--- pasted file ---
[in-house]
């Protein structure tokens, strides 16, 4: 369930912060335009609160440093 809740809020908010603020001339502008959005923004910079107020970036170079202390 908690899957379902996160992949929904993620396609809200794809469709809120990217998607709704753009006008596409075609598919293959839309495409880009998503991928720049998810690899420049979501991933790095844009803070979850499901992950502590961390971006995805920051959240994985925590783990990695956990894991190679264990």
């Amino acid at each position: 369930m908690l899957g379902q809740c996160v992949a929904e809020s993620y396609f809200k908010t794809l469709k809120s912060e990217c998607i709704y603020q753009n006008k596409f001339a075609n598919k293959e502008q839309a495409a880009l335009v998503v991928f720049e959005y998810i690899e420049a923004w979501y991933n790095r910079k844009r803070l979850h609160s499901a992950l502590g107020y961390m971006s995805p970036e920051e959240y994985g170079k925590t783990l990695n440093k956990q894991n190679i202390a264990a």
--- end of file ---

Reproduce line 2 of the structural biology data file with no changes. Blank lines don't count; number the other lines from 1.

């Protein structure tokens, strides 16, 4: 369930912060335009609160440093 809740809020908010603020001339502008959005923004910079107020970036170079202390 908690899957379902996160992949929904993620396609809200794809469709809120990217998607709704753009006008596409075609598919293959839309495409880009998503991928720049998810690899420049979501991933790095844009803070979850499901992950502590961390971006995805920051959240994985925590783990990695956990894991190679264990």